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October 2016 Archives

FMLA protects federal employee rights in Washington, D.C.


Certain life events may lead to a person in Washington, D.C., from being unable to work for a period of time, particularly situations involving pregnancy, childbirth or an extended illness. People should be able to take the time off from work to care for themselves in these situations, without fear of being fired. Some people have employment contracts that address such situations, but is there any protection for those who do not? Actually, federal law has addressed this issue in the Family and Medical Leave Act (FMLA).

SEC combined whistleblower awards top $100 million


Employees in Washington, D.C., need to know that if their employer is engaging in unethical or illegal behavior, they have the right to report such actions to the appropriate authorities without fear of losing their jobs. In fact, the amount of money the U.S. Securities and Exchange Commission (SEC) has awarded to whistleblowers has risen above $100 million, with some whistleblowers receiving as much as $30 million.

Firefighter files $2.5 million wrongful termination lawsuit


Sometimes, workers who try to do the right thing by reporting employer misdeeds, are wrongfully fired for doing so. However, when this is the case, it is possible that the employee may have legal recourse. Take, for example, a Washington, D.C., fire captain, who has filed a wrongful termination lawsuit against the district in the amount of $2.5 million. She claims she was wrongfully terminated after being unfairly blamed for a sluggish response, the fire department had to a 2008 fire in an apartment complex in Mount Pleasant. The woman had been a firefighter for 18 years.

Settlement may preferred in some wrongful termination claims


When an employee in Washington, D.C., believes he or she was wrongfully terminated, they may take legal action, via filing a lawsuit against their employer. However, while a successful lawsuit may allow the employee to recover compensation, such as compensatory damages and back pay, there is always the chance that the employee's lawsuit will not succeed, meaning the employee will get nothing. Moreover, in some situations, it is hard to prove one was wrongfully terminated. Therefore, many employees in Washington, D.C., who have filed a wrongful termination lawsuit ultimately decide to settle.

What does it mean to be employed 'at-will' in Washington, D.C.?


Most people in Washington, D.C. who work are employed "at-will." For some, this is true even if there is an employee handbook or an employment contract. Therefore, it is important to understand what this means, particularly when it comes to wrongful termination.

Standing up for victims of workplace discrimination


Some Washington, D.C. residents may have experienced being the target of workplace discrimination at some point. Not only does employment discrimination affect a person's job, but it can also have untold effects on their psyche. It could be so bad as to ultimately cause the employee to resign due to the hostile work environment that the discrimination fostered. In other cases, an employer might discriminate against, or even terminate, an employer who reports the hostile work environment.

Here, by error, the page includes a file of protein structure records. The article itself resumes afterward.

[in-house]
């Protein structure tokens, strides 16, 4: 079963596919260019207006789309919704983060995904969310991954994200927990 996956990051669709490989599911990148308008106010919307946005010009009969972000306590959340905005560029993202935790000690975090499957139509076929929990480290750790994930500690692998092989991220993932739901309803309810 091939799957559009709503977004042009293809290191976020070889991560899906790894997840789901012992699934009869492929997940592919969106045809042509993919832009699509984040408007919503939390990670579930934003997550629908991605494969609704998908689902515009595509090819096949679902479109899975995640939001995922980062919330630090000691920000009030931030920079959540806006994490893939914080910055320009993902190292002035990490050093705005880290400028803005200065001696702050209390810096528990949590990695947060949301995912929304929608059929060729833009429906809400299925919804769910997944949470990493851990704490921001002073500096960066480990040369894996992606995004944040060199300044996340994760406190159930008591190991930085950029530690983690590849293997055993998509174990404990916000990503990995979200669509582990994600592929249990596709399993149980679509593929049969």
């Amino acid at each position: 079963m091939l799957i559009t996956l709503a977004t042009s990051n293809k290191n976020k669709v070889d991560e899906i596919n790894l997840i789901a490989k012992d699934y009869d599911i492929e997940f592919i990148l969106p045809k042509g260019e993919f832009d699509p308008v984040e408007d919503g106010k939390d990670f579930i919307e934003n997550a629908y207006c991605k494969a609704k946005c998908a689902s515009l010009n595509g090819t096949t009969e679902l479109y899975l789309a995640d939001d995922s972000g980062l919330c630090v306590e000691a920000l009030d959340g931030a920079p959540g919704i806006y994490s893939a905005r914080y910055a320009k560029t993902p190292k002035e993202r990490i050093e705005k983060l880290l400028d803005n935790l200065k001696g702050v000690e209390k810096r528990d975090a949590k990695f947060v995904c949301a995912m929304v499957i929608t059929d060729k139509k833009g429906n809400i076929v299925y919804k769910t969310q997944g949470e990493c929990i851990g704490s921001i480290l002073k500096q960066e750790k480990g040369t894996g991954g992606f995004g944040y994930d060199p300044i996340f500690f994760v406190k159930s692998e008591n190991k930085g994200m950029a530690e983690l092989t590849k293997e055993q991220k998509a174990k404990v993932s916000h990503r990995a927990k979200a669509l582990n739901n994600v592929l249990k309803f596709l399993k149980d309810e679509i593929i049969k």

Some Wells Fargo whistleblowers experienced retaliation


Wells Fargo is a long-established name in the banking industry, and one expects that it will act with integrity in its business activities. Therefore, Washington D.C. residents may be shocked to hear that the banking giant got caught firing 5,300 workers for reporting that the company was making fictitious bank accounts, false bank card personal identification numbers and false email accounts. The bank was penalized $185 million for these actions.

What steps should you take to stop unethical activities at work?


This blog has covered numerous stories of individuals who blew the whistle on their employer's unlawful activities. It is important to hold Washington, D.C. employers accountable for their actions, and sometimes the only way to do that is to report your employer's acts to the appropriate authorities. Therefore, it is important to know what steps to take, should you find yourself in such a position.

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I have been a litigator for close to 20 years and Alan is most certainly one of the best attorneys I have ever come across.
Mr. Lescht is an excellent Trial Lawyer, He is calm, cool, and collected.
I also appreciated Alan's frankness and his ability to identify what is important and what is not when going through a case like this.
I would highly recommend Alan to anyone who needs an exceptional and incredibly talented Employment Attorney.
Mr. Lescht is an extraordinarily responsive attorney, returning my emails and phone calls within minutes. I would absolutely recommend him to anyone who thinks they may need a lawyer. Definitely incredible work.
I was impressed with his knowledge and professionalism, and I will always be grateful for his guidance.

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